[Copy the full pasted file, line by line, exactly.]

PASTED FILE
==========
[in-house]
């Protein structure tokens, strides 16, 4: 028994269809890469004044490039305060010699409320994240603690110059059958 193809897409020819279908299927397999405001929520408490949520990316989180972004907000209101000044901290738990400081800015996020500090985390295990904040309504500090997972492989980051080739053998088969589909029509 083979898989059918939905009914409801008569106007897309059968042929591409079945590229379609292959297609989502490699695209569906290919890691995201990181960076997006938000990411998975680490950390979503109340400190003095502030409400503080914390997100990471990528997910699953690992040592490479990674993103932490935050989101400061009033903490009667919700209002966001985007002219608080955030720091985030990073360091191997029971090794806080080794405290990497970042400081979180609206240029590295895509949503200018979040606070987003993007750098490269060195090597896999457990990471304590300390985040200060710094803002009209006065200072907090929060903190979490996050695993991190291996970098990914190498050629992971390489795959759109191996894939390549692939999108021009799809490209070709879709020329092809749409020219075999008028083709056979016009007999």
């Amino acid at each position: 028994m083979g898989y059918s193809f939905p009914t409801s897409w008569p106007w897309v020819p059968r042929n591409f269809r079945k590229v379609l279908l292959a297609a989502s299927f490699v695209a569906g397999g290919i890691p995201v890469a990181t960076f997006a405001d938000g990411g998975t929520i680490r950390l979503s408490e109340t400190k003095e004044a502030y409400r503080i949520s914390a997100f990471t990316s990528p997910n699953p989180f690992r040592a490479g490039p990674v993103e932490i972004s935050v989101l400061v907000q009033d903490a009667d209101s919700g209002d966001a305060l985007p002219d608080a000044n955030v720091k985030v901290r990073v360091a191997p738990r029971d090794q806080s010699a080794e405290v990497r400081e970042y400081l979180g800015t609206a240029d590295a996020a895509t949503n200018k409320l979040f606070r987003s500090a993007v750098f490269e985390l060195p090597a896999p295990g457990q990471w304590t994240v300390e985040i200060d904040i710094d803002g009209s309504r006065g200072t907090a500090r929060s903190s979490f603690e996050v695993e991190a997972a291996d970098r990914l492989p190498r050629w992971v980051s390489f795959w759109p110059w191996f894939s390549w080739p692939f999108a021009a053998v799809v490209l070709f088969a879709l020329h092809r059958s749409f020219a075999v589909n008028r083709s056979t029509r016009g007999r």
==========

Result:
[in-house]
């Protein structure tokens, strides 16, 4: 028994269809890469004044490039305060010699409320994240603690110059059958 193809897409020819279908299927397999405001929520408490949520990316989180972004907000209101000044901290738990400081800015996020500090985390295990904040309504500090997972492989980051080739053998088969589909029509 083979898989059918939905009914409801008569106007897309059968042929591409079945590229379609292959297609989502490699695209569906290919890691995201990181960076997006938000990411998975680490950390979503109340400190003095502030409400503080914390997100990471990528997910699953690992040592490479990674993103932490935050989101400061009033903490009667919700209002966001985007002219608080955030720091985030990073360091191997029971090794806080080794405290990497970042400081979180609206240029590295895509949503200018979040606070987003993007750098490269060195090597896999457990990471304590300390985040200060710094803002009209006065200072907090929060903190979490996050695993991190291996970098990914190498050629992971390489795959759109191996894939390549692939999108021009799809490209070709879709020329092809749409020219075999008028083709056979016009007999």
């Amino acid at each position: 028994m083979g898989y059918s193809f939905p009914t409801s897409w008569p106007w897309v020819p059968r042929n591409f269809r079945k590229v379609l279908l292959a297609a989502s299927f490699v695209a569906g397999g290919i890691p995201v890469a990181t960076f997006a405001d938000g990411g998975t929520i680490r950390l979503s408490e109340t400190k003095e004044a502030y409400r503080i949520s914390a997100f990471t990316s990528p997910n699953p989180f690992r040592a490479g490039p990674v993103e932490i972004s935050v989101l400061v907000q009033d903490a009667d209101s919700g209002d966001a305060l985007p002219d608080a000044n955030v720091k985030v901290r990073v360091a191997p738990r029971d090794q806080s010699a080794e405290v990497r400081e970042y400081l979180g800015t609206a240029d590295a996020a895509t949503n200018k409320l979040f606070r987003s500090a993007v750098f490269e985390l060195p090597a896999p295990g457990q990471w304590t994240v300390e985040i200060d904040i710094d803002g009209s309504r006065g200072t907090a500090r929060s903190s979490f603690e996050v695993e991190a997972a291996d970098r990914l492989p190498r050629w992971v980051s390489f795959w759109p110059w191996f894939s390549w080739p692939f999108a021009a053998v799809v490209l070709f088969a879709l020329h092809r059958s749409f020219a075999v589909n008028r083709s056979t029509r016009g007999r």